* “The earliest seal developed from an amulet and therefore maintained some of the amulet’s magical power. The seal would deter anyone from breaking open the sealed object for fear of the evil that might overtake him.”
* “Though the principal use of seals was for signing documents, they were also used to make safe for shipment jars containing valuable papers or goods.”
* “The unbroken seal was evidence that the merchandise was intact upon arrival” (1).

Wow! Let’s consider Tenny’s commentary in spiritual terms. In 2 Corinthians 1:22 we are told that God “hath also sealed us, and given the earnest of the Spirit in our hearts.” In Ephesians 1:14 and 4:30 we are told that the Holy Spirit himself is the seal…that we have been sealed by “the Holy Spirit of promise” until “the day of redemption.” God is the contractor; he has contracted us to himself in love for our redemption, and he has sealed us with his Holy Spirit of Promise…which bears the impress and image of our invisible Creator, revealing his nature to us and guarding us until the day of our complete redemption, payable upon our death!   Notice also that the seals possessed some assumed “magical” powers which would deter tampering lest evil overtake the one who opened the seal. God’s power is not “magical;” it is beyond magic and imagining…God is all-powerful—omnipotent! It is absolutely correct that every man should fear to tamper with one of God’s elect children…to attempt to “open” or defile his bride! Consider the awesomeness of the judgment that will befall you should you become entangled with sin yourself or attempt to ensnare another believer in a web of sexual immorality or any type of sin. Woe to us for even allowing our minds to wander!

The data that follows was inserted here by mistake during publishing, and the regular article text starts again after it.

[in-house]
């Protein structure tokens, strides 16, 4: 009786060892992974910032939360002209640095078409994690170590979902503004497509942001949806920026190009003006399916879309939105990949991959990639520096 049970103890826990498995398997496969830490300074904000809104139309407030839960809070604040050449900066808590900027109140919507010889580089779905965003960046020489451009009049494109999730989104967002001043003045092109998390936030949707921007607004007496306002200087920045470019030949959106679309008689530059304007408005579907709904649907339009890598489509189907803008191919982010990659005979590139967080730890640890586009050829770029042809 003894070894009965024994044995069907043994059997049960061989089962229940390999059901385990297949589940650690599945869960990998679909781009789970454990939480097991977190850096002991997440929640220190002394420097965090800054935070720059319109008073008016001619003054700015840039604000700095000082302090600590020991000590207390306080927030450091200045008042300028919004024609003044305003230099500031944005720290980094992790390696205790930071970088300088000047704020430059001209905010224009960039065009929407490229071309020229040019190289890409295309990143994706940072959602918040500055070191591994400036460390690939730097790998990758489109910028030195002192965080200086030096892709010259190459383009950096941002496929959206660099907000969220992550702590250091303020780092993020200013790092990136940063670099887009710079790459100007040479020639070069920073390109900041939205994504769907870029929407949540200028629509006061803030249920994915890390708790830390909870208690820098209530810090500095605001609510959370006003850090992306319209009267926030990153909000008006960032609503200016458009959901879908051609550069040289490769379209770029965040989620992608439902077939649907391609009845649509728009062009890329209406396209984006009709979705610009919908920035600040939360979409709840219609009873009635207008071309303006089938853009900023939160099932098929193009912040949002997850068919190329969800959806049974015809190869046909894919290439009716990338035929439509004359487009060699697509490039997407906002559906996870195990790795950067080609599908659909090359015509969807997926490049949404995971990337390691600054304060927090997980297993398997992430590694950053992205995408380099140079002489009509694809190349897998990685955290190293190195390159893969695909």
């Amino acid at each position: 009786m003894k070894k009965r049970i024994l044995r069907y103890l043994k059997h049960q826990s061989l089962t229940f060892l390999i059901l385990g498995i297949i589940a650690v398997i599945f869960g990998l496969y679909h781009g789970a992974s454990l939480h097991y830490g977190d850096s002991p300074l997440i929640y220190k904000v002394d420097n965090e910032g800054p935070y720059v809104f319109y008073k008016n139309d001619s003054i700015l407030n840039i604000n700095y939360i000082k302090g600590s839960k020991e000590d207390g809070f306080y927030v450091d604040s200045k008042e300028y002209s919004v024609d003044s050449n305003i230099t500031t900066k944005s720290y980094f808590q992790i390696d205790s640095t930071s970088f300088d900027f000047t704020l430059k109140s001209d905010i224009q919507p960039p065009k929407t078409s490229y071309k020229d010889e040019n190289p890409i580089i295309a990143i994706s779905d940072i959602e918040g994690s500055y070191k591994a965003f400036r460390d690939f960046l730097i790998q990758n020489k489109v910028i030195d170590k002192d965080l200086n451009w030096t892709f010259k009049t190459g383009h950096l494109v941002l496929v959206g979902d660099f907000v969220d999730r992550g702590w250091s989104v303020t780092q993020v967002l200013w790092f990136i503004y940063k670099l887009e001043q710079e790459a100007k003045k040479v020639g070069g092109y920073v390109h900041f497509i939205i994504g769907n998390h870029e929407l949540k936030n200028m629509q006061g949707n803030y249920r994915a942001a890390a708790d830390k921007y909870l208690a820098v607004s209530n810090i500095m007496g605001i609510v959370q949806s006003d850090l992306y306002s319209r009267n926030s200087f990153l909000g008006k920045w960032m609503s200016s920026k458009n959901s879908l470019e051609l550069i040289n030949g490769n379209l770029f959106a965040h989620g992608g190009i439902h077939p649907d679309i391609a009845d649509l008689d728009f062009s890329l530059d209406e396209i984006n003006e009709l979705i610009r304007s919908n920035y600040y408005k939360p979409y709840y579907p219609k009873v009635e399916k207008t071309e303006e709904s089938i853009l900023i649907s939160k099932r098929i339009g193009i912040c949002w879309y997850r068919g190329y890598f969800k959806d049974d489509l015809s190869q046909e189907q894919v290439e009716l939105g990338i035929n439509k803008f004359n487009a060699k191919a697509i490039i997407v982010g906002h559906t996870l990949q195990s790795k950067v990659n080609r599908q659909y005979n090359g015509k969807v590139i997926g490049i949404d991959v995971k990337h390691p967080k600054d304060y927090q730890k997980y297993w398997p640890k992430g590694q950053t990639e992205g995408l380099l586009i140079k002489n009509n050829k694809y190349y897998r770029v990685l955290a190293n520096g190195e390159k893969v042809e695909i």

Yet, from time to time we are tempted, and then, with the songwriter of “Come Thou Fount,” our hearts cry out: “Prone to wander—Lord, I feel it—prone to leave the God I love; Here’s my heart—O take and seal it. Seal it for Thy courts above.” “Set me (the Lord Jesus) as a seal upon thine heart.” We are sealed by the Holy Spirit of Promise. All we have to do is open the eyes of our hearts and see the seal that is there. Make the spiritual reality more real than the physical reality.

No wonder the Israelites used to carry Scripture portions on their foreheads and their arms. They were making God’s commands literal realities. Can we do less? We do not typically walk around with Bible verses on us (although I always keep a Bible in my purse), but we can keep our love for Jesus as a seal upon our hearts by memorizing and meditating on his Word. “If you love me, keep my commandments” (John 14:15). Perhaps Solomon’s father, the man “after God’s own heart,” modeled a worthy example of how to set the living Word as a seal upon our hearts in Psalm 119:11: “Thy Word have I hid in mine heart, that I might not sin against Thee.”   As a last point of spiritual parallelism, note that the seals were used to make jars safe for shipment, and an unbroken seal signified that the contents of the jar had arrived intact. What a beautiful picture of the ministry of the Holy Spirit in our lives! Not only is he our seal, but he is also the one who provides for our safe conduct from this world to the next, serving as guide (John 16:13), teacher (John 14:26), and comforter along the way (John 15:26), bearing us up on eagles’ wings to bring us safely to the Father (Exodus 19:4)!   Are you familiar with the way eagles teach their young to fly? Eagles build their eyries (nests) very high in the tops of tall trees near water or on high cliffs in the mountains. When the parent perceives that the eaglet is prepared to fly, he will push the fledgling out of the nest, immediately diving beneath him as the young bird flaps and struggles to fly. If the eaglet is unable on the first attempt to learn to use its wings to support itself and fly, the parent will literally soar up underneath his fledgling, bearing it up on his own wings so that the young eagle doesn’t dash itself to pieces on the rocks below. In the same way, our faithful, loving Holy Spirit bears us up on the wings of his love as we struggle to learn how to fly spiritually through this world.

Oh, Lord, thank you for the wonderful seal you have given us in the person of your Holy Spirit! Thank you for his ministry in our lives! Thank you that he bears us up on eagle wings to bring us safely home to heaven and you!

(1) Merrill C. Tenny, ed. The Zondervan Pictorial Encyclopedia of the Bible, (Grand Rapids: Zondervan Corp., 1977), Vol.5, 322.